Esta página no está disponible en español.
San Antonio Express-News
Book Offers Lasting Tribute To Latina Mothers
By Elda Silva
April 21, 2003
Juana Grajales was a 19-year-old mother of four when she left her home in Puerto Rico to look for work in New York.
Abandoned by her husband, Grajales was determined to provide a better life for her children. Maria Perez-Brown, one of Grajales' three daughters, now pays tribute to her mother in Mama: Latina Daughters Celebrate Their Mothers (Rayo, an imprint of HarperCollins, $27.50), a collection of stories and photographs about successful Latinas and their mothers.
Published this month, the book with photographs by Julie Bidwell features talk show host Cristina Saralegui; salsa singer Celia Cruz; Florida first lady Columba Bush; U.S. Treasurer Rosario Marin; and actress Rosario Dawson. Warner Records will release a compilation CD also titled Mama with music inspired by the stories in the book, which is being published simultaneously in Spanish.
Perez-Brown, creator and executive producer of the Nickelodeon TV shows Gullah Gullah Island and Taina, was inspired to write the book by husband Keith Michael Brown's experience with his book Sacred Bond: Black Men and Their Mothers.
"Seeing him talking around the country and just really experiencing the dialogue and the healing that was going on with groups of men he was addressing throughout the country, was an amazing, eye-opening experience," says Perez-Brown, 41. "I've always cherished my mom and thought about all the different things she did for my sisters and I and my brother and I thought, `I wonder if it's different when women start talking about their moms?'"
Perez-Brown found that women were willing to reveal the hardships in their family lives.
"Some of them were very open about the fact that there was conflict between the mother and the dad, for example, and how painful that was for them and how they still struggle, to this day, to understand violence in the home or abandonment," she says.
Perez-Brown and her siblings were raised by their mother, a single parent who supported her children with a factory job.
"When you grow up with a single parent who is very strong like my mom was, who provided for our every need, you don't even know that you're not getting what other people are getting because your needs are met," she says. "We always had something to eat. We always had a good place to live. Sometimes it was the biggest ghetto in the world, like when we lived in Brooklyn, but we were protected by my mother."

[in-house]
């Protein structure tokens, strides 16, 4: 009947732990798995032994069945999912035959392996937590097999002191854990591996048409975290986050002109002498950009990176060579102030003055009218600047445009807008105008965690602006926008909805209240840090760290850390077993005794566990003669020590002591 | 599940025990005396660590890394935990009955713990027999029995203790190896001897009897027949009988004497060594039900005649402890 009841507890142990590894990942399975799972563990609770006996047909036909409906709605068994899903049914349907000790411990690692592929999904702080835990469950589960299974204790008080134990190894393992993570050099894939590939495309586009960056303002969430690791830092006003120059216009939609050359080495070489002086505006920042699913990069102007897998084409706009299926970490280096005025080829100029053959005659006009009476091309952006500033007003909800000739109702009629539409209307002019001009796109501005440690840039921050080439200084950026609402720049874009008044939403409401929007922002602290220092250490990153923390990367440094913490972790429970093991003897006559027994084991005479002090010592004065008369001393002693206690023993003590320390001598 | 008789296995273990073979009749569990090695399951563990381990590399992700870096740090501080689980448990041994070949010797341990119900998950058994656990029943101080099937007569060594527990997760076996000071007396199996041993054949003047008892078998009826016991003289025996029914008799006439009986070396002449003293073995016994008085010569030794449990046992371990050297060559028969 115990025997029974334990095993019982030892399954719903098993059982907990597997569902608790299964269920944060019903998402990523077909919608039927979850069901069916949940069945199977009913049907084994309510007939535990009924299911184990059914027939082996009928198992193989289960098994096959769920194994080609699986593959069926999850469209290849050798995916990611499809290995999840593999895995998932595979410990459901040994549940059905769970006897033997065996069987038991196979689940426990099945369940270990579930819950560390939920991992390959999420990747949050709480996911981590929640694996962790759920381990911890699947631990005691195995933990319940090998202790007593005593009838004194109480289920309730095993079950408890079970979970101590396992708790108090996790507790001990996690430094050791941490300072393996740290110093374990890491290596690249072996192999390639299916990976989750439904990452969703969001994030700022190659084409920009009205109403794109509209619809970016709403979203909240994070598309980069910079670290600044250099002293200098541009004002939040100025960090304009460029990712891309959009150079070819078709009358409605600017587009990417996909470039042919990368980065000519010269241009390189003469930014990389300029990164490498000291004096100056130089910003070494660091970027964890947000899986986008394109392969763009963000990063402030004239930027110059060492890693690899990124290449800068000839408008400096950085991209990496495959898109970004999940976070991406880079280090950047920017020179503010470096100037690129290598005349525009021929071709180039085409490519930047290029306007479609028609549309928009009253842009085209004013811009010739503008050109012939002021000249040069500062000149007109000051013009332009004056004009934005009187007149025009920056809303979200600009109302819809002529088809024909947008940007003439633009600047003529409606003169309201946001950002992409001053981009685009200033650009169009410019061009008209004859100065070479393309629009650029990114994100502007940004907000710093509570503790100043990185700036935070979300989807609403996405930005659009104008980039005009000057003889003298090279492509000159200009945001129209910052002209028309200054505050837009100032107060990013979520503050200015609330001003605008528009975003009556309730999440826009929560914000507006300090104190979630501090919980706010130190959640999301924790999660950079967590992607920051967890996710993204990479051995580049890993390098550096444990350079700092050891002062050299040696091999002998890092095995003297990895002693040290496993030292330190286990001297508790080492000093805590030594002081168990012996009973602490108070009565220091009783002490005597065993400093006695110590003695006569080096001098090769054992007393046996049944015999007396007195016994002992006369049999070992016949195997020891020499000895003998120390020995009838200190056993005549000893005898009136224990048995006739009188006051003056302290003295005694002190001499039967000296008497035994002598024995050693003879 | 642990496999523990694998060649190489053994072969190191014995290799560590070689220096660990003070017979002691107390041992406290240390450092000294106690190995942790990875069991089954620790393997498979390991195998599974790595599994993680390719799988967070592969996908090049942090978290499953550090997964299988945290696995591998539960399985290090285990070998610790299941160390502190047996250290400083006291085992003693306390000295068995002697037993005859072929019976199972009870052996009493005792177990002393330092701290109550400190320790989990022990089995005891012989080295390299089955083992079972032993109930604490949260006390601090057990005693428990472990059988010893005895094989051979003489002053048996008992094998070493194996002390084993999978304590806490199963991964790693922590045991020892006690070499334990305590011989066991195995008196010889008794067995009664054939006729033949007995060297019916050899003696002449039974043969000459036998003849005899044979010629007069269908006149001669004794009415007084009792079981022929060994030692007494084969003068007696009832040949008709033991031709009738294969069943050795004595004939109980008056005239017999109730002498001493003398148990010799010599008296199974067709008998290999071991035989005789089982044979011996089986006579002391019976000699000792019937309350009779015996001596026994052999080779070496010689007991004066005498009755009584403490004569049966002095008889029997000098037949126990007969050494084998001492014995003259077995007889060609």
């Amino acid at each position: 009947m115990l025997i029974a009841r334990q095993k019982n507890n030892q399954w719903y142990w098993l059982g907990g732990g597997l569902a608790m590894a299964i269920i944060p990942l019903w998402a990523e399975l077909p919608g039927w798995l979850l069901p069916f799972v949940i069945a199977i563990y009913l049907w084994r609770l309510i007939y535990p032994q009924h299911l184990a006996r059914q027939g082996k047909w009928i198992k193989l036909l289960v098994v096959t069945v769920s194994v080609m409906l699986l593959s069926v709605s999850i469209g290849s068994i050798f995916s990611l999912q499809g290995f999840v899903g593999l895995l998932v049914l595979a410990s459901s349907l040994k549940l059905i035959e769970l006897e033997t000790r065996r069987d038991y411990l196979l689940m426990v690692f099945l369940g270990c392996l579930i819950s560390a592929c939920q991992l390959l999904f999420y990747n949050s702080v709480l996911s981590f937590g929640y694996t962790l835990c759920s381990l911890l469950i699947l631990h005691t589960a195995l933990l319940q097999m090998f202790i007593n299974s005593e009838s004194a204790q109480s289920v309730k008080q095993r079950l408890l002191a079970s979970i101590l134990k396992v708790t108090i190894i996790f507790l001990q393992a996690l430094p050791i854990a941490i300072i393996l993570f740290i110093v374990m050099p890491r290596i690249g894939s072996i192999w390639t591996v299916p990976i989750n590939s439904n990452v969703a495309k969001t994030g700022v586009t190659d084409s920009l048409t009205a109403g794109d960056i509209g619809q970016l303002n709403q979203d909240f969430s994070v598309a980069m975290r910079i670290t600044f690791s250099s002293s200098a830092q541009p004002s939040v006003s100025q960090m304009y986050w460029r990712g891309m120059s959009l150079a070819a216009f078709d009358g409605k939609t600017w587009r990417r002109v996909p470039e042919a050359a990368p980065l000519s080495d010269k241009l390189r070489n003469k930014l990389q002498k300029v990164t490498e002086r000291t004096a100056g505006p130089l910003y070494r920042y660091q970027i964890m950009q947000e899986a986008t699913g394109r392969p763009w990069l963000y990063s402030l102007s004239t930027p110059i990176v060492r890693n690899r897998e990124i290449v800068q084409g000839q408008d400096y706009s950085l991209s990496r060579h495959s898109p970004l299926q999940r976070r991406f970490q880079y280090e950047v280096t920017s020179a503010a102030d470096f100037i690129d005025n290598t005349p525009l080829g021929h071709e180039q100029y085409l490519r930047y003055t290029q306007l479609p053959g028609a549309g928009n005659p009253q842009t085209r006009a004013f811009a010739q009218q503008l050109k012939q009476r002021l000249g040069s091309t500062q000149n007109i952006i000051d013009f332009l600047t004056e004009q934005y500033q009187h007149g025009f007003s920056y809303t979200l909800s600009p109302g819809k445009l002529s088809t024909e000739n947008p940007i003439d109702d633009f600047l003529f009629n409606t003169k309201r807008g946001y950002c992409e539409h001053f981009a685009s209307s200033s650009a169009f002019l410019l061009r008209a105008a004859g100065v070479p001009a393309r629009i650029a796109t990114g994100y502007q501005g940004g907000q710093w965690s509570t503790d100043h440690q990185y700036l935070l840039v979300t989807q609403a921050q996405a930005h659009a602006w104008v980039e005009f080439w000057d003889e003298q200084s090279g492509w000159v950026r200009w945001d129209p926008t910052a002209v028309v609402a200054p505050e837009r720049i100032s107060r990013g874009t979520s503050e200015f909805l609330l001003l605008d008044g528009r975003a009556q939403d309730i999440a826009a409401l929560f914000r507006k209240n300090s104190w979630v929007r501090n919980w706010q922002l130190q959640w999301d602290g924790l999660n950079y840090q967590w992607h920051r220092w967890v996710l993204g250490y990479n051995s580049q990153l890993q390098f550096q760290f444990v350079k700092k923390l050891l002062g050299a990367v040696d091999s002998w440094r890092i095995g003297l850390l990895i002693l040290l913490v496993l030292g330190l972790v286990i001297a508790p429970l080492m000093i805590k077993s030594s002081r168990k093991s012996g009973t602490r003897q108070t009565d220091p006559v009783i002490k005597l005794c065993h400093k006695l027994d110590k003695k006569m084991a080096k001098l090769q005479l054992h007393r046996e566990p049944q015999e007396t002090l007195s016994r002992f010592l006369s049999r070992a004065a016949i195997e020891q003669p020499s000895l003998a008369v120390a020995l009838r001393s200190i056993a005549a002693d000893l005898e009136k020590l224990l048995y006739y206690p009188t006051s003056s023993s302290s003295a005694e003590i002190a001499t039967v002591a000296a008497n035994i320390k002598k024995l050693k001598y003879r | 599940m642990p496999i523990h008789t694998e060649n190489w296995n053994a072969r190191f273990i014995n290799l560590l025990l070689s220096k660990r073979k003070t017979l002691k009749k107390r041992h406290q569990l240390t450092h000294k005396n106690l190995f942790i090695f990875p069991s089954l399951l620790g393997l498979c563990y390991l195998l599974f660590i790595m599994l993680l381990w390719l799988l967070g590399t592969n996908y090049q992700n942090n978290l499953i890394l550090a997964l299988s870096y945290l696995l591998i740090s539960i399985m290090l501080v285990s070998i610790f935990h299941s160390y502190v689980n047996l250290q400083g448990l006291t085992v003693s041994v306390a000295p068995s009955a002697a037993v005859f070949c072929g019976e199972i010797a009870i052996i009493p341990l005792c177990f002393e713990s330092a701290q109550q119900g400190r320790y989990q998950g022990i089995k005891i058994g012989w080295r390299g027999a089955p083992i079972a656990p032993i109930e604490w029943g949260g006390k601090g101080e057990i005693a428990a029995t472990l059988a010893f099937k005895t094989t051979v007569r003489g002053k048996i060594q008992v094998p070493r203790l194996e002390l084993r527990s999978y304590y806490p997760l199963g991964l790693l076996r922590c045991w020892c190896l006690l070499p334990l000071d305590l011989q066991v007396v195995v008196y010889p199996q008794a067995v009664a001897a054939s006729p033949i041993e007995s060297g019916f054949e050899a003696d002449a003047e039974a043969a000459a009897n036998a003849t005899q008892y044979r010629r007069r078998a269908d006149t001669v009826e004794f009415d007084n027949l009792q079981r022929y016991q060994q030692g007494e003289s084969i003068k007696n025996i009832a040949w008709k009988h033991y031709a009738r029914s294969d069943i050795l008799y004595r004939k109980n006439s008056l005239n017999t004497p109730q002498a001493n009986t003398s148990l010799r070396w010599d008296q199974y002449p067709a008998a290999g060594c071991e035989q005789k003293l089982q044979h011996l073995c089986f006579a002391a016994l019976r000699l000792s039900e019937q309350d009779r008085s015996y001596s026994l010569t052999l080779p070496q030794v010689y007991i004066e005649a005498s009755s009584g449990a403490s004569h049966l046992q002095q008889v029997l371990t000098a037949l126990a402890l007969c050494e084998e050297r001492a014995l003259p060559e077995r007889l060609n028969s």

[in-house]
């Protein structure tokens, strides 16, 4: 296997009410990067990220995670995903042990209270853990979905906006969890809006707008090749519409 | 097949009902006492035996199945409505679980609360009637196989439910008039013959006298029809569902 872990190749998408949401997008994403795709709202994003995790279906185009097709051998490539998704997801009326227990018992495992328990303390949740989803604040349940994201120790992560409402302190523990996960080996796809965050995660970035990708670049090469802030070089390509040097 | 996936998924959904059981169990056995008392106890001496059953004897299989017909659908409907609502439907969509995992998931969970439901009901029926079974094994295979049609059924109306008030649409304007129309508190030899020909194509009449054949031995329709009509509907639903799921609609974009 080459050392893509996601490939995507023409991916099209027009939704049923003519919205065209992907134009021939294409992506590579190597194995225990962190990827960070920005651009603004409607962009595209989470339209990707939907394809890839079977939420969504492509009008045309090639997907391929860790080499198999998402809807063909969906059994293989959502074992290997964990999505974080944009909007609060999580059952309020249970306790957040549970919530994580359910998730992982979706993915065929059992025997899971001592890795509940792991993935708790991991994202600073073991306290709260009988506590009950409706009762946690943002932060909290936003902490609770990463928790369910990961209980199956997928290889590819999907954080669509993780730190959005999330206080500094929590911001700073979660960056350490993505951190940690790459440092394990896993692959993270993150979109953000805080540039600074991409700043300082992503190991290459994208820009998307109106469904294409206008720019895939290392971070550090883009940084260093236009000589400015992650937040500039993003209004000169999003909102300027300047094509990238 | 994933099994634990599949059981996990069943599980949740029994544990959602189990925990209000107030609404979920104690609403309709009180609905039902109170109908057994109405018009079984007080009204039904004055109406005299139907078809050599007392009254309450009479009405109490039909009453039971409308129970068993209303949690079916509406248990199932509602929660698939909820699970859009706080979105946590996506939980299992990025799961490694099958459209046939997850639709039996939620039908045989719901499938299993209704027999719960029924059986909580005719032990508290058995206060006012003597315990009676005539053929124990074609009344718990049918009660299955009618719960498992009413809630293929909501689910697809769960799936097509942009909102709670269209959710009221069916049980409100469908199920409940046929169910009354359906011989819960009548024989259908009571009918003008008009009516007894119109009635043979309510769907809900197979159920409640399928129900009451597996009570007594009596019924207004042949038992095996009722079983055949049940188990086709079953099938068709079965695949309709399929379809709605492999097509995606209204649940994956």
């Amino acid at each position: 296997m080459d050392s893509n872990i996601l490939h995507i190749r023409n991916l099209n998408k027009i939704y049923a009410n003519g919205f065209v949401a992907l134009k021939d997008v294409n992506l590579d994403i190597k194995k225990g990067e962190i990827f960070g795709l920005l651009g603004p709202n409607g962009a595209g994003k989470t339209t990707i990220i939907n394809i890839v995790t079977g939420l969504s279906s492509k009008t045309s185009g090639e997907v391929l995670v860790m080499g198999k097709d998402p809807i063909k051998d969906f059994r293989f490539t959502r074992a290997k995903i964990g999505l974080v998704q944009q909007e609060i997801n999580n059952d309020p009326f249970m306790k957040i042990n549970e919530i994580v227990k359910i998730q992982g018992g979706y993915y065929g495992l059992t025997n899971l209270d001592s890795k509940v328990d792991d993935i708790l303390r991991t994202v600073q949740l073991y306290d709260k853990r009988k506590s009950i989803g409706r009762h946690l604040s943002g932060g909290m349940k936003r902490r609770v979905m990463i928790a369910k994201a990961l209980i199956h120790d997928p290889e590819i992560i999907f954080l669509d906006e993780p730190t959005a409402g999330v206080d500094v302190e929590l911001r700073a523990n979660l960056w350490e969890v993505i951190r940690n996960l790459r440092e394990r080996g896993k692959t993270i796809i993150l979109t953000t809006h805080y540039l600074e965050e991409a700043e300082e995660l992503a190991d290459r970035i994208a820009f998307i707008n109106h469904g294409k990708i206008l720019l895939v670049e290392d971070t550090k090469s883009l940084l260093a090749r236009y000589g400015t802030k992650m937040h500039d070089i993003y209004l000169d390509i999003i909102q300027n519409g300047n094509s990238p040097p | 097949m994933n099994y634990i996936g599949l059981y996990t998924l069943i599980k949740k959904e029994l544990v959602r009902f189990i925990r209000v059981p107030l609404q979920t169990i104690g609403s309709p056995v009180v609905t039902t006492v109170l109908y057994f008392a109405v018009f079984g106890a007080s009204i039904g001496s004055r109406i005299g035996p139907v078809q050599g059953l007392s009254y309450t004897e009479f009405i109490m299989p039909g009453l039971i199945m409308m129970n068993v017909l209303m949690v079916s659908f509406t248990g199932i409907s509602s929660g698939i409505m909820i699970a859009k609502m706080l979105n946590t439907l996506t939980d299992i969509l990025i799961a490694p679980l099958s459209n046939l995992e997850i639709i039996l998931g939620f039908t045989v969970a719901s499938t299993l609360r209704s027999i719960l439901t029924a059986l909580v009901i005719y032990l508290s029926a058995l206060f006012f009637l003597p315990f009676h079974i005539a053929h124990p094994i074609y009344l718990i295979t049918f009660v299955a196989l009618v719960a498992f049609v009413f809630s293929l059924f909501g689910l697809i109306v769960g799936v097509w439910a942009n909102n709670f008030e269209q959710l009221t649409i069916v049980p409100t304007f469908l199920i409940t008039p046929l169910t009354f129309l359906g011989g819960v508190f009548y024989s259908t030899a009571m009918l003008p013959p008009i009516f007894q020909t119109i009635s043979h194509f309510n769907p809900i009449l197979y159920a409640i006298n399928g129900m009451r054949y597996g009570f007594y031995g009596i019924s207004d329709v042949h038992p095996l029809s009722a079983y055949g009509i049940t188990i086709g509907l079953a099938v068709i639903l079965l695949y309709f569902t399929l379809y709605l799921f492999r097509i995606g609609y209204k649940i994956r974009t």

When Perez-Brown's older sister skipped a day of school, her mother moved the family out of Brooklyn -- and the negative influences she saw there -- to Connecticut.
Perez-Brown's mother had been forced to drop out of school in the eighth grade and was confined to the house after her father found a love letter from an admirer.
Eventually, she eloped and married Perez-Brown's father.
"She said, `My daughters are not going to have the same experience that I had growing up,'" Perez-Brown recalls. "An education was that important to her that she moved us out of New York and into Connecticut."
Perez-Brown and her mother remain close.
"Sometimes I say that we take turns being mothers and daughters," she says. "I think a lot of women in the book also express that feeling. When you're young, your mother is this incredibly strong, wonderful woman that provides everything for you.
And then when you're an adult, she still is that. But then sometimes they call you for the most basic things, like `Can you make a phone call for me because you're a lawyer?' I'm like, `But, Ma, that's not a legal matter.' But we have a very good friendship."
Recently, Perez-Brown spoke at a function at the Plaza Hotel in New York. Afterward, women lined up for a book signing, many of them eager to tell Perez-Brown about their own mothers.
"I'm looking at the line going, `This is gong to be long,'" she laughs. "But it's wonderful. It's such an incredible opportunity because everybody feels so connected to the subject matter of the book. And I think for me to be able to have this book inspire dialogue among daughters and mothers is going to be incredible."